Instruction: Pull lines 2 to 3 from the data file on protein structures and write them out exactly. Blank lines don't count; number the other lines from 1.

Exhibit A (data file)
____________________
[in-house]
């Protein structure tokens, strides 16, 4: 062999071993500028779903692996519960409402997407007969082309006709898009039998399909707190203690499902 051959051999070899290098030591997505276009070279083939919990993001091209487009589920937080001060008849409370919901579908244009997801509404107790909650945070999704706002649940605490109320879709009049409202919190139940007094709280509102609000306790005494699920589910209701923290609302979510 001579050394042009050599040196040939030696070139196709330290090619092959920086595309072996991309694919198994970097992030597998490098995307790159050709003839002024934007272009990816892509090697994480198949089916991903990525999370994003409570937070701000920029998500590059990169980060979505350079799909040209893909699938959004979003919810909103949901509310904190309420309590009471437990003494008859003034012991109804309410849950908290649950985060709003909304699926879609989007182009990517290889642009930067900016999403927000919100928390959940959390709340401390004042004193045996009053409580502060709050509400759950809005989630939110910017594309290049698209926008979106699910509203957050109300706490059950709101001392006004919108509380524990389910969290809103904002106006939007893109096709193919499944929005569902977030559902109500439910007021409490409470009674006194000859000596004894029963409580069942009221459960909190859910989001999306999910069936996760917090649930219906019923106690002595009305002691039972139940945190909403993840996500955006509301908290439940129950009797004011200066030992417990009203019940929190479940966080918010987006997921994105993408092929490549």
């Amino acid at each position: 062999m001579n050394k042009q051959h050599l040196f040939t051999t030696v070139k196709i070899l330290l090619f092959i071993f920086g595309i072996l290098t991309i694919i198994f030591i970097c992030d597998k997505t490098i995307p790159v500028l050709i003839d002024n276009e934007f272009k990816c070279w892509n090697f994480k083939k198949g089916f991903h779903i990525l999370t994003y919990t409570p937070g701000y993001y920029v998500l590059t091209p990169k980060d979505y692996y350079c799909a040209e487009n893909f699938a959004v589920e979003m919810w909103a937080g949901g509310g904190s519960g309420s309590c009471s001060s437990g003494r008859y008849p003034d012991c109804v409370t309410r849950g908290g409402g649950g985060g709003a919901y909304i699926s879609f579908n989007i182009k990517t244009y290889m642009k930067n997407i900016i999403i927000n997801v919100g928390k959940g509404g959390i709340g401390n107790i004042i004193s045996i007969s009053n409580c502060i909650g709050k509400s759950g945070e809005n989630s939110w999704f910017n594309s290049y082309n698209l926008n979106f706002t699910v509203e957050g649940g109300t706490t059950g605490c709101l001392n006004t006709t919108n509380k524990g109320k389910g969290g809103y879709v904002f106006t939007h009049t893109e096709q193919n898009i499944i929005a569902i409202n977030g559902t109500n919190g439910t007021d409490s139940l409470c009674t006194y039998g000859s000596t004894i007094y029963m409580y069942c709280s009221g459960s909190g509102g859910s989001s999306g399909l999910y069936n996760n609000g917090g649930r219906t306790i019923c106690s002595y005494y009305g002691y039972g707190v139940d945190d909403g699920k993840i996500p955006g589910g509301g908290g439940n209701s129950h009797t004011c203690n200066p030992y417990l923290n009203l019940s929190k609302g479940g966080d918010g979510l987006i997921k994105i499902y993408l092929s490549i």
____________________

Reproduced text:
């Protein structure tokens, strides 16, 4: 062999071993500028779903692996519960409402997407007969082309006709898009039998399909707190203690499902 051959051999070899290098030591997505276009070279083939919990993001091209487009589920937080001060008849409370919901579908244009997801509404107790909650945070999704706002649940605490109320879709009049409202919190139940007094709280509102609000306790005494699920589910209701923290609302979510 001579050394042009050599040196040939030696070139196709330290090619092959920086595309072996991309694919198994970097992030597998490098995307790159050709003839002024934007272009990816892509090697994480198949089916991903990525999370994003409570937070701000920029998500590059990169980060979505350079799909040209893909699938959004979003919810909103949901509310904190309420309590009471437990003494008859003034012991109804309410849950908290649950985060709003909304699926879609989007182009990517290889642009930067900016999403927000919100928390959940959390709340401390004042004193045996009053409580502060709050509400759950809005989630939110910017594309290049698209926008979106699910509203957050109300706490059950709101001392006004919108509380524990389910969290809103904002106006939007893109096709193919499944929005569902977030559902109500439910007021409490409470009674006194000859000596004894029963409580069942009221459960909190859910989001999306999910069936996760917090649930219906019923106690002595009305002691039972139940945190909403993840996500955006509301908290439940129950009797004011200066030992417990009203019940929190479940966080918010987006997921994105993408092929490549």
């Amino acid at each position: 062999m001579n050394k042009q051959h050599l040196f040939t051999t030696v070139k196709i070899l330290l090619f092959i071993f920086g595309i072996l290098t991309i694919i198994f030591i970097c992030d597998k997505t490098i995307p790159v500028l050709i003839d002024n276009e934007f272009k990816c070279w892509n090697f994480k083939k198949g089916f991903h779903i990525l999370t994003y919990t409570p937070g701000y993001y920029v998500l590059t091209p990169k980060d979505y692996y350079c799909a040209e487009n893909f699938a959004v589920e979003m919810w909103a937080g949901g509310g904190s519960g309420s309590c009471s001060s437990g003494r008859y008849p003034d012991c109804v409370t309410r849950g908290g409402g649950g985060g709003a919901y909304i699926s879609f579908n989007i182009k990517t244009y290889m642009k930067n997407i900016i999403i927000n997801v919100g928390k959940g509404g959390i709340g401390n107790i004042i004193s045996i007969s009053n409580c502060i909650g709050k509400s759950g945070e809005n989630s939110w999704f910017n594309s290049y082309n698209l926008n979106f706002t699910v509203e957050g649940g109300t706490t059950g605490c709101l001392n006004t006709t919108n509380k524990g109320k389910g969290g809103y879709v904002f106006t939007h009049t893109e096709q193919n898009i499944i929005a569902i409202n977030g559902t109500n919190g439910t007021d409490s139940l409470c009674t006194y039998g000859s000596t004894i007094y029963m409580y069942c709280s009221g459960s909190g509102g859910s989001s999306g399909l999910y069936n996760n609000g917090g649930r219906t306790i019923c106690s002595y005494y009305g002691y039972g707190v139940d945190d909403g699920k993840i996500p955006g589910g509301g908290g439940n209701s129950h009797t004011c203690n200066p030992y417990l923290n009203l019940s929190k609302g479940g966080d918010g979510l987006i997921k994105i499902y993408l092929s490549i």